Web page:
Ryan:
Wonderful. See, I wouldn't even think of that. Now, you also have a tip, you said, that makes it easy to learn how to use a hosta.

Elsley:
Let's just go over here and I'll show you what I mean and how we can use hostas in combination with other plants.

Ryan:
Good!

Elsley:
The versatility, Shelley, of hostas in the landscape can be adequately demonstrated by the fact that they can be grown even just in combinations by themselves.

Ryan:
And they're beautiful that way, sure.

Elsley
Certainly, with their various types of leaves. Or, I think exceptionally in combination with other plants that require similar growing conditions. If we take a plain-colored leaf variety like this blue one, and just set it in there.

Ryan:
Look at that!

Elsley:
See how a very simple and very effective combination is achieved between the foliage.

Ryan:
You changed the whole pattern of the bed there. That's beautiful!

Elsley:
Yes, and again, if we take an even greater contrast by using this variegated variety which we talked about earlier, called Loyalist, I mean that's just quite stunning.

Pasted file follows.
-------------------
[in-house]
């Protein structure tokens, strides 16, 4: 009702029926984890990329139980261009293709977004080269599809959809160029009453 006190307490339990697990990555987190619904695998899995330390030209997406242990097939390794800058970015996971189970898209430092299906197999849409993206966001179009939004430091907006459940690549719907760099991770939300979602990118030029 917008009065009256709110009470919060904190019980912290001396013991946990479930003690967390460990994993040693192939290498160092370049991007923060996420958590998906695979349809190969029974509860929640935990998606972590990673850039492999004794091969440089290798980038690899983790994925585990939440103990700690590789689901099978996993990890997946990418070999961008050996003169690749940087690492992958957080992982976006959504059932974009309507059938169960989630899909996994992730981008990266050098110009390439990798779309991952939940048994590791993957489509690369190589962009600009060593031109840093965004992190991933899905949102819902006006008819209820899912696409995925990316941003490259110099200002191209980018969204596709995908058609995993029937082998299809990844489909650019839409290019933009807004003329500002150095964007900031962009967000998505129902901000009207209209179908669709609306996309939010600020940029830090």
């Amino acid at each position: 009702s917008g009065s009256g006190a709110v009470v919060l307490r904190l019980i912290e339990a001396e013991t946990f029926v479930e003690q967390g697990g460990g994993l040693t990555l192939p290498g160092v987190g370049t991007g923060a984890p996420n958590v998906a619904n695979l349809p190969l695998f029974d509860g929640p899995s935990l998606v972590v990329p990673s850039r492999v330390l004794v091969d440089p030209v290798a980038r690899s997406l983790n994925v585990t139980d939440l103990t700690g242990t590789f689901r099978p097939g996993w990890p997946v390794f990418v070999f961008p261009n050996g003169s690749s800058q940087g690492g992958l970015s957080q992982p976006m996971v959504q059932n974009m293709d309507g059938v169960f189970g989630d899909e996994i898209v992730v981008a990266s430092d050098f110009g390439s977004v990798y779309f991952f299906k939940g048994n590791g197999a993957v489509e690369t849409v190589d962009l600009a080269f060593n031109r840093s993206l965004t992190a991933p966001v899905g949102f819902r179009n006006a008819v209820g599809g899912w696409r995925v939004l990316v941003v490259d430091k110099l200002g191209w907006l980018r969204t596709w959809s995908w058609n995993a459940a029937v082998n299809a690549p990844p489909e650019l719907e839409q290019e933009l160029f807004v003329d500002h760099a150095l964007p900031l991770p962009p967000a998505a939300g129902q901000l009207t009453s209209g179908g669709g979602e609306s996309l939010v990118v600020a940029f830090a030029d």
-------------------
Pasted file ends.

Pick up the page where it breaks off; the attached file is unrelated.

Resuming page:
Ryan:
I've never thought of taking pots and plopping them into other plantings and stepping back to see what it looks like.

Elsley:
One is limited in their use only by one's imagination.

Ryan:
Well then I'm going to have to get my imagination in my backyard! You've given me some great ideas. John, I have one last question. Your accent isn't what I'd usually expect for Wisconsin.

Elsley:
Well, no. I'm surprised you picked that up. I've been living and working in this country now for 33 years but I originally came from Britain where I trained at the Royal Botanic Gardens in Kew and worked for the Royal Horticultural Society as botanist of their gardens at Wisley. I'm sure both these institutions are known to many of your viewers here in Wisconsin. And if visiting England and people haven't visited these two great gardens I'd recommend it.

Ryan:
Well, it's on my list. Thank you for bringing your training to all of us here. Thank you very much.

Elsley
Well, it's exciting. I'm excited at the potential of gardening in the United States.